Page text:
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RET inhibitor shows potential in RET-altered solid tumours

Audrey Abella
09 May 2018

The potent and highly selective RET* inhibitor BLU-667 was well-tolerated and exhibited promising clinical activity among patients with advanced, RET-altered solid cancers that progressed despite multikinase inhibitor therapy, according to data presented at AACR 2018.

“[Our findings have] shown proof-of-concept of this selective RET inhibitor … [which] was designed to specifically target oncogenic RET fusions and activate mutations,” said Dr Vivek Subbiah from the Division of Cancer Medicine at The University of Texas MD Anderson Cancer Center in Houston, Texas, US.

Preclinical findings have demonstrated the antitumour activity of BLU-667 in a variety of RET-driven cancers, Subbiah noted. “[BLU-667] was 100 times more selective for the RET kinase relative to more than 350 human kinases tested, and it potently inhibited gatekeeper mutations shown to confer resistance to multikinase therapies.”

The first-in-human study on BLU-667 was conducted on 43 patients with unresectable, advanced solid cancers. Of these, 26 had RET-mutant medullary thyroid cancer (MTC), 15 had non-small-cell lung cancer (NSCLC) with RET fusion, and two had non-RET cancers. Participants should have previously undergone at least one antineoplastic therapy. BLU-667 doses ranged from 30–400 mg, which was given once daily on a 4-week cycle. [AACR 2018, abstract CT043]

BLU-667 exhibited a broad antitumour activity across multiple RET genotypes at ≥60-mg doses, with radiographic tumour reductions (-2 percent to -70 percent) in 83 percent of RET-altered patients who had at least one post-baseline response assessment.

Best overall response rate (ORR) was 37 percent (95 percent confidence interval, 20–56). Among patients with NSCLC and MTC, the ORRs were 45 percent and 32 percent, respectively.

Most AEs were grade 1, including constipation (23 percent), increase in ALT** and AST*** (16 percent each), diarrhoea (14 percent), and fatigue, creatinine increase, white blood cell decrease, and hypertension (12 percent each). Three dose-limiting toxicities were observed (ie, grade 3 ALT increase, tumour lysis syndrome, and hypertension). Ten patients discontinued treatment, while 33 remained on treatment.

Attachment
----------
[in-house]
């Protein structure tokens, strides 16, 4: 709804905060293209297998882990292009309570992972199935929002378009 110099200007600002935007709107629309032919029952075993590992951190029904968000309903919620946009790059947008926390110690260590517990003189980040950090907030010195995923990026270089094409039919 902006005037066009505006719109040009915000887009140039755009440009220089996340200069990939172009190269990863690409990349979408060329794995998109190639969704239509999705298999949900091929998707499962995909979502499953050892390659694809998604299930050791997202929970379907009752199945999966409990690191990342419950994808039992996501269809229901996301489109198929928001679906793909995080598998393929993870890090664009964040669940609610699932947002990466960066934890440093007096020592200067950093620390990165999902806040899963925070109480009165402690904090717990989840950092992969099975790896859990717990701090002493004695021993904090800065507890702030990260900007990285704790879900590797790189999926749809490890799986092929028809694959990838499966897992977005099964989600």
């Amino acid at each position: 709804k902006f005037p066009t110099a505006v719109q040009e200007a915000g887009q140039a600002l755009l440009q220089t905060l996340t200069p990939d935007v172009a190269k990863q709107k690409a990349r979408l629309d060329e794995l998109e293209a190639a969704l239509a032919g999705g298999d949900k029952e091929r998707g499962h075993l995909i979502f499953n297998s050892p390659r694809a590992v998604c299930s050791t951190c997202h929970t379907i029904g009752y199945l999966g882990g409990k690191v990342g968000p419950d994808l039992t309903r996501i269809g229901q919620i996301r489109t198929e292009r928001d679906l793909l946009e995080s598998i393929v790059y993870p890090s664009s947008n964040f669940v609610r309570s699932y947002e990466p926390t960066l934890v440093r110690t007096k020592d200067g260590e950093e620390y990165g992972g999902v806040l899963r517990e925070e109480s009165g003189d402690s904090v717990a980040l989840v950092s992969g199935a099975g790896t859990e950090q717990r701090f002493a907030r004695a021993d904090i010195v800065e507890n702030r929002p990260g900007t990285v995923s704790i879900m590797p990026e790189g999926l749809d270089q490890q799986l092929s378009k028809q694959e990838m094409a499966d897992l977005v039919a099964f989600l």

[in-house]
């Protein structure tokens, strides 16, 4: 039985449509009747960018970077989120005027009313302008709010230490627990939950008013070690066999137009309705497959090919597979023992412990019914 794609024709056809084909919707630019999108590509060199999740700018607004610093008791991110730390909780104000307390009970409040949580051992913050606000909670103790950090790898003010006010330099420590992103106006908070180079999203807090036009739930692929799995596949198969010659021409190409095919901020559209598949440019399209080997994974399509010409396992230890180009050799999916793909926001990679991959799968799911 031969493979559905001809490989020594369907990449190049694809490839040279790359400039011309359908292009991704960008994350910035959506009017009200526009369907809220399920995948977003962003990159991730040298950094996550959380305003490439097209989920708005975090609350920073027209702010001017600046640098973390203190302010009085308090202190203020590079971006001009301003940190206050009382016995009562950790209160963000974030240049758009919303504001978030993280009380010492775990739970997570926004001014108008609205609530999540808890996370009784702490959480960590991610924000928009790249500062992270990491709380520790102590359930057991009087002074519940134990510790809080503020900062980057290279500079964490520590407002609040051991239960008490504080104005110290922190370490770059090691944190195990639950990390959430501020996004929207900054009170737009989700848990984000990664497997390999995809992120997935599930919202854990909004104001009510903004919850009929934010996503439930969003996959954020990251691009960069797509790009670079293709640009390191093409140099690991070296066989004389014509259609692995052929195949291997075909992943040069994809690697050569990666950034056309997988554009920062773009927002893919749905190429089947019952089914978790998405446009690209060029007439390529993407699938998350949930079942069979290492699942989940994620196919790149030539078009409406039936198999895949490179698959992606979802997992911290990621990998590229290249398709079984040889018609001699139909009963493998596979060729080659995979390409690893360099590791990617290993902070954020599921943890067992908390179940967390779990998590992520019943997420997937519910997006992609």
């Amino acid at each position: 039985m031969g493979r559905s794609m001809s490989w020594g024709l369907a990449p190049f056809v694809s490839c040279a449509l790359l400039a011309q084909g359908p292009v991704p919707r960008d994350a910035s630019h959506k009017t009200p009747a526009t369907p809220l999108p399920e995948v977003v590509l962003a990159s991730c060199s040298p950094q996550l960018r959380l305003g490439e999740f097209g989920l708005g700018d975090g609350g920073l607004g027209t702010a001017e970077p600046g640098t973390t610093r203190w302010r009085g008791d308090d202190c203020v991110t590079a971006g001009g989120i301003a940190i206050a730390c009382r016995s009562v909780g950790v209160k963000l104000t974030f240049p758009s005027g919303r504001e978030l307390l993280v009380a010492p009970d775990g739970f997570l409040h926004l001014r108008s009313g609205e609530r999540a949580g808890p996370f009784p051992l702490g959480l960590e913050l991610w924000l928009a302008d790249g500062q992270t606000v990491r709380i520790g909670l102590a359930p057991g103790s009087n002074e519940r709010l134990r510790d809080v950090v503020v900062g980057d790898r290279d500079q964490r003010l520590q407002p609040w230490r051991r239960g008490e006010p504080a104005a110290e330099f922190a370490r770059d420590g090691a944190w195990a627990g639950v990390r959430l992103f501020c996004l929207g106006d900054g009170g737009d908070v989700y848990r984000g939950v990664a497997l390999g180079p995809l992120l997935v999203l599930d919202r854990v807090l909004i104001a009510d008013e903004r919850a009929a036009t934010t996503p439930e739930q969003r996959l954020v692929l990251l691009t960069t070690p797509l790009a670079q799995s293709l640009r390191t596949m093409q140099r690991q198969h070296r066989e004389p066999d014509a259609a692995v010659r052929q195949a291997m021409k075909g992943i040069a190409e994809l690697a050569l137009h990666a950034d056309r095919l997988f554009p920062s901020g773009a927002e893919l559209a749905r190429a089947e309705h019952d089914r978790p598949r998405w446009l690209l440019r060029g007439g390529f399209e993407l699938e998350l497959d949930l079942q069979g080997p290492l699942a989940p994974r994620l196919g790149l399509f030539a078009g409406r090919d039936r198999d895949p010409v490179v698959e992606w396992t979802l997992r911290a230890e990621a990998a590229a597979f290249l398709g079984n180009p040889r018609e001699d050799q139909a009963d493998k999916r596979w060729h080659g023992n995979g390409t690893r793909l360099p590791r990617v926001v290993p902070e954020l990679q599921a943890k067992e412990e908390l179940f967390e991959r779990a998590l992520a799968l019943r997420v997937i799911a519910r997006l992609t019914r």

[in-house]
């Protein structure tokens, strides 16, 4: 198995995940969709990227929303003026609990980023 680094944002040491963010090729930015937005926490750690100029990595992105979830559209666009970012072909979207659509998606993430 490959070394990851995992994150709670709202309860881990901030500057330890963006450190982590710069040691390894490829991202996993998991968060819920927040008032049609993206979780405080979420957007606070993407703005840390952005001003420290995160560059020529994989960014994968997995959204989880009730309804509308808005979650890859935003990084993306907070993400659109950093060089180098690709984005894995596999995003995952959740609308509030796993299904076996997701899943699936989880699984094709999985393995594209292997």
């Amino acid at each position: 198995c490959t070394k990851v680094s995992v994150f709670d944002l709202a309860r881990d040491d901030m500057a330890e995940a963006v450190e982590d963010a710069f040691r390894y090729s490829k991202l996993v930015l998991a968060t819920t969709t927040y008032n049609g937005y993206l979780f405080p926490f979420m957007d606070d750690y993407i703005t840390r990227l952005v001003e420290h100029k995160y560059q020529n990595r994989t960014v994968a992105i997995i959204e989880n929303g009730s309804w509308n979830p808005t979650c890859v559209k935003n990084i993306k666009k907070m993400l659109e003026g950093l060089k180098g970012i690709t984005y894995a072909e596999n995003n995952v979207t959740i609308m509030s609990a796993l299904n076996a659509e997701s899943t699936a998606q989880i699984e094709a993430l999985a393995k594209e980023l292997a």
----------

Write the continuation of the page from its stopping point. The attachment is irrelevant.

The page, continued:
Overall, despite the immature data, the results – particularly the antitumour activity of BLU-667 in NSCLC and MTC – were deemed promising, according to Subbiah, and may address the high medical need for RET-altered cancer treatment covering multiple tumour types given the lack of approved agents selectively targeting RET.

Furthermore, the currently available regimens are limited to chemotherapy and multikinase inhibitors, which are non-specific and exhibit significant off-target toxicity, he added.

“Precision targeted therapy with RET inhibition can have a powerful impact in patients whose cancer is induced by these oncogenic drivers, even in early clinical trial testing,” said Subbiah. “[Therefore,] all cancer patients [are encouraged] to undergo genomic testing, as tumours with rare genomic aberrations may have effective drugs that are in clinical trials that could be beneficial to them,” he added.

The dose escalation phase of this trial is underway, noted Subbiah, who recommended further investigation on BLU-667 in RET-altered cancers.

 

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